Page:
|The Ca’n March (March the house) is a sumptuous villa built for wealthy banker Joan March i Ordinas (1880-1962) to Cala Ratjada on the north-east coast of the island of Majorca. The villa is surrounded by a park of 60,000 sqm, the March Gardens open to the public on request.|
|Etymology and toponymy|
|The name of Sa Torre Cega ("blind tower") comes from the old watchtower of the fifteenth century which occupied the site, which would have been visible from any other network around the watchtowers of Majorca and only served to protect that Cala Ratjada.|
|The field of Sa Torre Cega sits on a hill above the village of Cala Ratjada.|
|Spouses March chose this region to build their holiday because wife Joan March, Leonor Servera Melis (1887-1957), was from Capdepera and very attached to his region. The property was acquired by Joan March 1915, he was still in the ruins of a watchtower of the fifteenth century named Sa Torre Cega (Blind Tower) that once frequented the tobacco smugglers (note with amusement that Joan March had also started his career in the smuggling of tobacco before becoming a respected otherwise respectable banker). For this reason the Can March is still colloquially named Sa Torre Cega.|
In the year following the acquisition, the architect Guillem Reynés Font (1877-1918) was responsible for the construction project. Reynés was one of the most outstanding architects of the early twentieth century and its relationship with Joan March was very successful because it gave him more projects. The work of Reynés, first marked by Modernism, had evolved into regionalism, very popular in the Balearic Islands in the early twentieth century, this is regionalist style that inspired his work in Sa Torre Cega, considered a style reference to Mallorca.
The villa March is a massive house with a square plan and high silhouette with three levels and a side turn. The interior is distributed around a central courtyard, and outside, a large terrace surrounds the building. Project Reynés, spring compactness and robustness of fronts and especially the imposing stairs access to the house from the main terrace, designed to preserve the slope of the land. Today the building is the result of several transformations: a transformation in 1930, designed by architect Guillem Forteza Pinya and another transformation in the years 1960-1970, when the estate passed to Bartomeu March Servera. Bartolomé March made extensive renovations to modernize the interior (the new design is the work of Maison Jansen of Paris), including the patio, using innovative decorative solutions in contemporary Mediterranean style and taste.
|The Gardens of Sa Torre Cega (Jardins de Sa Torre Cega / Jardines de Sa Torre Cega)|
|The renovation of the gardens surrounding the villa was as inspiring Leonor Servera’s wife Joan March, the garden was a favorite pastime. The first renovation was led by architect Guillem Forteza.|
It is to succeed Joan March, circa 1964, were born in their current form, the famous gardens of Sa Torre Cega. The youngest son of billionaire, Bartomeu March Servera (1917-1998) had inherited his mother’s penchant for art and, especially, his interest in gardening. He hired the famous English landscape painter and Russell Page (1905-1985) to transform all gardens.
The hill was then covered with a wood dense Aleppo pine, which did not allow to have an overview of the garden in Russell Page took advantage by creating multiple islands of vegetation. At the entrance of Sa Torre Cega, he created an ark of cypress bent covering the walkway to the house.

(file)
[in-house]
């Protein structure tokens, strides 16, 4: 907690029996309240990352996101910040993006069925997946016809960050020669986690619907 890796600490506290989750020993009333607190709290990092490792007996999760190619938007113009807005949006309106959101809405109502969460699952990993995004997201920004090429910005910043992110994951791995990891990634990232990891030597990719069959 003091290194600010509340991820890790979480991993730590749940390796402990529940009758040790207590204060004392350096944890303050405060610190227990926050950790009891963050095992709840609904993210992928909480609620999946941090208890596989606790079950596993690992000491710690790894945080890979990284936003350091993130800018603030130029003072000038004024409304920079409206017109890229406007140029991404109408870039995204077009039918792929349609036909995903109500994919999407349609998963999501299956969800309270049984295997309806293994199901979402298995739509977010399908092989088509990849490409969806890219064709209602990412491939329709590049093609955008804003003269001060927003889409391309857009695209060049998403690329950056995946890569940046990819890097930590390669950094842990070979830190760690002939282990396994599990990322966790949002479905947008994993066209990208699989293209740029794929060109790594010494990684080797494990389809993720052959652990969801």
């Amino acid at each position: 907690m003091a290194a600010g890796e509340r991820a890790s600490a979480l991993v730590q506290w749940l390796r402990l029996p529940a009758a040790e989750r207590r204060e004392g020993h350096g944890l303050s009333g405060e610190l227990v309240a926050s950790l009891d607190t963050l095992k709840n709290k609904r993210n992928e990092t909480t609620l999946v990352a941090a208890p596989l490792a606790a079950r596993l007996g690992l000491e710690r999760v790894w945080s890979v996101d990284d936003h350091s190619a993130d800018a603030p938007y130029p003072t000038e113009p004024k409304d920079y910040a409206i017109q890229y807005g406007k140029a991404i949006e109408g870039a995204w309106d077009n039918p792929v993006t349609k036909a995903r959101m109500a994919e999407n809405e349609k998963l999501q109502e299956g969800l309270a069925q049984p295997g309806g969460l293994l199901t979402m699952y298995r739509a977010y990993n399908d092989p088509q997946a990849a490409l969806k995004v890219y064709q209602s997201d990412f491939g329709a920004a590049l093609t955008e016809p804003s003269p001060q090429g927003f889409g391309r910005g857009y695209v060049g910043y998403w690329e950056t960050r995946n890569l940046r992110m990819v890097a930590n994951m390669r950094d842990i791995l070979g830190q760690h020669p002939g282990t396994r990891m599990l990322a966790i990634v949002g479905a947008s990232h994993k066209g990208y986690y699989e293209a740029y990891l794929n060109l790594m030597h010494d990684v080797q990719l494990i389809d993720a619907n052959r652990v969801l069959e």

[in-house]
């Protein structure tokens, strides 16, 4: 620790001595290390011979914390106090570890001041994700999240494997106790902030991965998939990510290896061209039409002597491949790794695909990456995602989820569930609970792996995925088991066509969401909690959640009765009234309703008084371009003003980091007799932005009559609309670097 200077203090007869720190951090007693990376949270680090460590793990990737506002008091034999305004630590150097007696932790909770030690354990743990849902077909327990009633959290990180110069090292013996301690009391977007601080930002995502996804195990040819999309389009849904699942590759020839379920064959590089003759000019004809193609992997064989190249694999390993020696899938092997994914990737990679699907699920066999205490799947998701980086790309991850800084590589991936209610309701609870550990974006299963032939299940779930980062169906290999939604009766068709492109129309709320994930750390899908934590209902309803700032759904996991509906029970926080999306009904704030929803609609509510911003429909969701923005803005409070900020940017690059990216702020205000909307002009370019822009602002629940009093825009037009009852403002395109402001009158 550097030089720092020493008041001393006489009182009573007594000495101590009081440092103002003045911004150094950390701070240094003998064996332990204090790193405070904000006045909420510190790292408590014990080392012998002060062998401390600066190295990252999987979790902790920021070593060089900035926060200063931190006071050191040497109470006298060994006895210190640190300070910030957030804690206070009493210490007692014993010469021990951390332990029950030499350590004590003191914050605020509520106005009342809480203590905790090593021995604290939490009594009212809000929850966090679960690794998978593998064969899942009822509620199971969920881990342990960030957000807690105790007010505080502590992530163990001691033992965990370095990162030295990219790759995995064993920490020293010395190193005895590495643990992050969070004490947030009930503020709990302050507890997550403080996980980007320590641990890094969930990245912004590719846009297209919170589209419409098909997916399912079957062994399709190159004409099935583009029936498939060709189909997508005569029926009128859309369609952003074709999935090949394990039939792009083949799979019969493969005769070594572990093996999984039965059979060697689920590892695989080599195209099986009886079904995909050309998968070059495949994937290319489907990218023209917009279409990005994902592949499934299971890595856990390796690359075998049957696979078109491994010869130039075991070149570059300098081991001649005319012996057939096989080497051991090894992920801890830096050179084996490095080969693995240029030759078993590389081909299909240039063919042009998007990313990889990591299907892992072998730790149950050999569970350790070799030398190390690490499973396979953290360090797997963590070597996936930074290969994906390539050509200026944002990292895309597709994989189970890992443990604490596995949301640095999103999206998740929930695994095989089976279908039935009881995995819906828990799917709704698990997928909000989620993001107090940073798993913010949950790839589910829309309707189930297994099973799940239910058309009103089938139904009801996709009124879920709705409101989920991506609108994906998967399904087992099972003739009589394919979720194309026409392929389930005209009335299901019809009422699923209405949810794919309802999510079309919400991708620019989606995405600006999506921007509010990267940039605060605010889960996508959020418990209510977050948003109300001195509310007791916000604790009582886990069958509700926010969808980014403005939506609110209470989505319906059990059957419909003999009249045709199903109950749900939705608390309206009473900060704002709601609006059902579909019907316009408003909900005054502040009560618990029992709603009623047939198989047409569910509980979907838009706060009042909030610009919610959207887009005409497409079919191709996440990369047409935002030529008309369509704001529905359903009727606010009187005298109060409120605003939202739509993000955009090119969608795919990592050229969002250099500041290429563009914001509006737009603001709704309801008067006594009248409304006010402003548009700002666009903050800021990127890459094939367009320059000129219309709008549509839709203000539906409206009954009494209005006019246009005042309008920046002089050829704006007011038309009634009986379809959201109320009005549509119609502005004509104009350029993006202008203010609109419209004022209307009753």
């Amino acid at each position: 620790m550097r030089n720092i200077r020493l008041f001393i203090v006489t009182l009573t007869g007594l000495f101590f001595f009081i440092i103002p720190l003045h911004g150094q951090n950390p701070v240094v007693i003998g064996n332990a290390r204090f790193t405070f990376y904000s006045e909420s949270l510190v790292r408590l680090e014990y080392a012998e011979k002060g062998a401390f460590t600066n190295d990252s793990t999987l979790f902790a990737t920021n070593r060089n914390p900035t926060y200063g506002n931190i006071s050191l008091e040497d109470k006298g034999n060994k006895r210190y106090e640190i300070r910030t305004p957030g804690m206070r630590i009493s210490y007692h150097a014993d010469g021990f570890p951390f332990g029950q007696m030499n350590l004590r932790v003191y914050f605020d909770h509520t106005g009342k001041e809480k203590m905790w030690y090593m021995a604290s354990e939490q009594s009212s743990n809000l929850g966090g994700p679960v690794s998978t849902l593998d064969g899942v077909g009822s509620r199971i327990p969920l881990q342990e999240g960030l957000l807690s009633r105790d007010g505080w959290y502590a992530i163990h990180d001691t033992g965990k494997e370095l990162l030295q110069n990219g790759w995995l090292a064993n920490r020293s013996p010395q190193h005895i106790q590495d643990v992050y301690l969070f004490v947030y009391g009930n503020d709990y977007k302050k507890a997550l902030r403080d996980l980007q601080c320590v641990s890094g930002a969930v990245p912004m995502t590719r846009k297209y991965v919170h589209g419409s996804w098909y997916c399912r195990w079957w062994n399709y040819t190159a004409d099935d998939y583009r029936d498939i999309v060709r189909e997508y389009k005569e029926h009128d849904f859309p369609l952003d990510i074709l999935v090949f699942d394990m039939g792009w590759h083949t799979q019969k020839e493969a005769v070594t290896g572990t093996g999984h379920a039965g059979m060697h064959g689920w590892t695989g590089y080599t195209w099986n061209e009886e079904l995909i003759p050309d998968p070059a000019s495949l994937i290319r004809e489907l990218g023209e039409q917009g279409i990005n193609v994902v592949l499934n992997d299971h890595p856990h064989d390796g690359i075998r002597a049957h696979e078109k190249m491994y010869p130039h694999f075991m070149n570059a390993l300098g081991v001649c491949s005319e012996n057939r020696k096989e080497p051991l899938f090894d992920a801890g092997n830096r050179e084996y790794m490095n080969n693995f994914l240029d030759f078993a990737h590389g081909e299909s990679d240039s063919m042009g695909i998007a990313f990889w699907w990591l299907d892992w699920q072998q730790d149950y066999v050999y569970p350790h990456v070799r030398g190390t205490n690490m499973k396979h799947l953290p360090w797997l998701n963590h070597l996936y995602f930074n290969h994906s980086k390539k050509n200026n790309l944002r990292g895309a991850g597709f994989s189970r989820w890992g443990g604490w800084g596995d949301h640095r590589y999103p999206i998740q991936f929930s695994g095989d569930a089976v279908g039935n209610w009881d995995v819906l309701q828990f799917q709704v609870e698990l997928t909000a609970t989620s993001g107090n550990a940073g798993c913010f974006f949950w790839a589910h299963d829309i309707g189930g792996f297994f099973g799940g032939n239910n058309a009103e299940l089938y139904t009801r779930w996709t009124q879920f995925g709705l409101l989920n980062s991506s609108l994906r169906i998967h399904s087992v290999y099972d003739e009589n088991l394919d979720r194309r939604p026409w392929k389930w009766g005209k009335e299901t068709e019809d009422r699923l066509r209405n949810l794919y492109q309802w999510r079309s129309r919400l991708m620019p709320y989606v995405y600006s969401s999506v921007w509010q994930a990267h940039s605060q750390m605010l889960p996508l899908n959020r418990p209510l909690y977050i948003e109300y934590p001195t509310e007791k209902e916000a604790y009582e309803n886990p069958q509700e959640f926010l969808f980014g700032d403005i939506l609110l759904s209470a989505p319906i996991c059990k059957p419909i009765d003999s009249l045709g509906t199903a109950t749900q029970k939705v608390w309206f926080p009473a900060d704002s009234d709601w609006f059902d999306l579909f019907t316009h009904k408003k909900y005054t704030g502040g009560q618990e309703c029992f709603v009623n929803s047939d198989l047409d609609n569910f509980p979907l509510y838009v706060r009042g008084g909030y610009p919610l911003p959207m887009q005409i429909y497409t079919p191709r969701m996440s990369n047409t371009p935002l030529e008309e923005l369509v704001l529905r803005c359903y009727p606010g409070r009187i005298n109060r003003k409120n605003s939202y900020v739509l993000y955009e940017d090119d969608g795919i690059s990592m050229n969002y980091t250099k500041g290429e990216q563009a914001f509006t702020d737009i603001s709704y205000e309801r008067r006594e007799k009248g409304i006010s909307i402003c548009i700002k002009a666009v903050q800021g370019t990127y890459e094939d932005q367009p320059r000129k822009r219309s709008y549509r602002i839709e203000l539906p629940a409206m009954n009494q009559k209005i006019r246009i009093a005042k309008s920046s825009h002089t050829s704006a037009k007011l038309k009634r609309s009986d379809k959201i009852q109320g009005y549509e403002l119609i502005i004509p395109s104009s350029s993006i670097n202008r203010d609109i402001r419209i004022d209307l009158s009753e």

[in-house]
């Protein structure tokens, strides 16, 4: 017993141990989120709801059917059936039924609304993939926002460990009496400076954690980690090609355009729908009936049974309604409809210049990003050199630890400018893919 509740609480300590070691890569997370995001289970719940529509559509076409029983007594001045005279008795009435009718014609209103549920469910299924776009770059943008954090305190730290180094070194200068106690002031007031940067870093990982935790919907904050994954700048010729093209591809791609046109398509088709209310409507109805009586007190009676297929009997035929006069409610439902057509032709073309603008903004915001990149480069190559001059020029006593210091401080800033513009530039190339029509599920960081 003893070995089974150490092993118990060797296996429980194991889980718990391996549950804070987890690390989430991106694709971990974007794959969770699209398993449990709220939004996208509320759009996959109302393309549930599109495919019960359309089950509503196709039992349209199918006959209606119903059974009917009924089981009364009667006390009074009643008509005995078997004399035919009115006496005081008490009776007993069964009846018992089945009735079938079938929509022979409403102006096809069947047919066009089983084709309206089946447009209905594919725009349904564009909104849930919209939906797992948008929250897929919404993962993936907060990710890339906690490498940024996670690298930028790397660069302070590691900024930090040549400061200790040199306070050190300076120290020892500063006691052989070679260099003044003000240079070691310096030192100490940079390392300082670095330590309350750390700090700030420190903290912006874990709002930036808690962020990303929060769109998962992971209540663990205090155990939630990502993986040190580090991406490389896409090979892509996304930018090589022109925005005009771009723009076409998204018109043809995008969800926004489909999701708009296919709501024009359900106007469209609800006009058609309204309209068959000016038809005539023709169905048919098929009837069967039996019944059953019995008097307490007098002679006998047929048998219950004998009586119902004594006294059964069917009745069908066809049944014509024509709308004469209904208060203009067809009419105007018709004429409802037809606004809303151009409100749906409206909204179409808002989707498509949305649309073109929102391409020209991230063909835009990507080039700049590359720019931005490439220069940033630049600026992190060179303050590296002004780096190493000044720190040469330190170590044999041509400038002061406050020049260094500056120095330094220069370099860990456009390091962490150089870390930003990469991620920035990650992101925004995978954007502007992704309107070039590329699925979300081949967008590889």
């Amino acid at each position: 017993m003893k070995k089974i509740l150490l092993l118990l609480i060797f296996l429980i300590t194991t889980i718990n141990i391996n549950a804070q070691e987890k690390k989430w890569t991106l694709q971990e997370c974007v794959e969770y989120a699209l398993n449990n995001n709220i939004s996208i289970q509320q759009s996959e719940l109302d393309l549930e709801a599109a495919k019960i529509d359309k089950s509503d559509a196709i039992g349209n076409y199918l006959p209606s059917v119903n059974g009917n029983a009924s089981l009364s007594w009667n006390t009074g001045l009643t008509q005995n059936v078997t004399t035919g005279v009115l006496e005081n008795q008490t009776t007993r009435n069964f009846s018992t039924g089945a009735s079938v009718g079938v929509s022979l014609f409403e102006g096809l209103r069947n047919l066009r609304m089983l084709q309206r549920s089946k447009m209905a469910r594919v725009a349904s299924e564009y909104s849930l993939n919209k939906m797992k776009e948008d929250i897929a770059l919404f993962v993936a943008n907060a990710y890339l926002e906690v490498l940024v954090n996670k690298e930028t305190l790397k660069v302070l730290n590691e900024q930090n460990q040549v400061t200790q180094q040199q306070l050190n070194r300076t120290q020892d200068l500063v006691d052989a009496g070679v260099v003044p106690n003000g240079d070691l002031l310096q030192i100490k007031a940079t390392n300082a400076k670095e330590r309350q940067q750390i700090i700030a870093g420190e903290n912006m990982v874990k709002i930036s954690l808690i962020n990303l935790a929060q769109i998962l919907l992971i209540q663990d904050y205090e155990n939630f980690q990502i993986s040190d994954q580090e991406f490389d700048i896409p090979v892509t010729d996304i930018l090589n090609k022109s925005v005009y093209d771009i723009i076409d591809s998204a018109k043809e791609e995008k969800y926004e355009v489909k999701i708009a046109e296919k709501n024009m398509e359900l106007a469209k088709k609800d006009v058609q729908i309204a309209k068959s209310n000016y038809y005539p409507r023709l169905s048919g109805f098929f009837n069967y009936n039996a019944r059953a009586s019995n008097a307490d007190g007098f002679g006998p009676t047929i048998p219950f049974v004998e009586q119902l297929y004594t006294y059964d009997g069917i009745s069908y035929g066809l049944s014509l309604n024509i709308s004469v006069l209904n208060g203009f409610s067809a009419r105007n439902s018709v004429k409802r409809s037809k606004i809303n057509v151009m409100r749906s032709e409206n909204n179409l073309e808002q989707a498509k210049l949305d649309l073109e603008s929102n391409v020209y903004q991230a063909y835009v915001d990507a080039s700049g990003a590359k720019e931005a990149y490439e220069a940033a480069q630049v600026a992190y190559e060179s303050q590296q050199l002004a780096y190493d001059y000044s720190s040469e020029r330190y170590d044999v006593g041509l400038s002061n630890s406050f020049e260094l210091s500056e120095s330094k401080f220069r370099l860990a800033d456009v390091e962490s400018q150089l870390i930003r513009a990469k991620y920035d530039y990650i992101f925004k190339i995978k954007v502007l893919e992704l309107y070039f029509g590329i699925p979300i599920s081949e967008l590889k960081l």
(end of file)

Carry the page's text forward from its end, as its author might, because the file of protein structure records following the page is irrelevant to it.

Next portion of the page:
Other landscape intervened later on March Gardens: Leandro Silva Delgado (1930-2000) and Gabriel Alomar Esteve (1910-1997), connoisseur of Italian gardens that worked in several properties of March.
|The Sculpture Collection Contemporary|
|The bold idea Bartomeu March - very avant-garde in the 1960s - was to integrate the garden’s collection of contemporary sculptures, creating a surprising aesthetic contrast with the beautiful natural surroundings of the garden.|
The eclectic collection of the park has more than forty works, figurative or abstract, still experimental, especially in terms of richness of textures present the signatures of famous artists such as Auguste Rodin, Max Bill, Henry Moore (Large Totem Head) Xavier Corberó (column mourner Fuente), José Manuel Alberdi, Agustin Cardenas, Francisco Otero Besteiro (rhino black basalt), César Montaña, Eusebio Sempere (sidereal sphere Dodecaedro), Martín Chirino, Juan de Avalos and Jose Maria Sirvent, between other.
After the renovation, Bartolomé March decided to open the garden to the public.
|In November 2001, a severe storm caused significant damage to gardens and sculptures, and cut down hundreds of trees. Part of the sculpture collection was transferred to Palma, the Spanish Contemporary Museum of Art (Museu d’Art Espanyol Contemporani) and the Palace March.|
Since then, a patient and careful restoration work has made their splendor the gardens of Sa Torre Cega. In August 2010, the restored gardens were opened by the royal couple in the presence of Maritin Cencillo’s widow Bartomeu March.
|Gardens Ca’n March (Sa Torre Cega)|
Address: Carrer Joan March, 2
Only in guided tours by reservation at the Tourist Office (tel: 00 34 971 819 467).
Summer hours (May 1 to October 31): Wednesdays and Thursdays, at 10:30 and 12:00; Friday at 10:30, 11:00, 12:00 and 18:00, and Saturdays and Sundays at 11:00 and 18:00.
Winter hours (from February 1 to April 30): Wednesdays and Saturdays at 11:00 and 12:30 and on Friday at 11:00.
Price: 4,5 € (free for children under 12 years).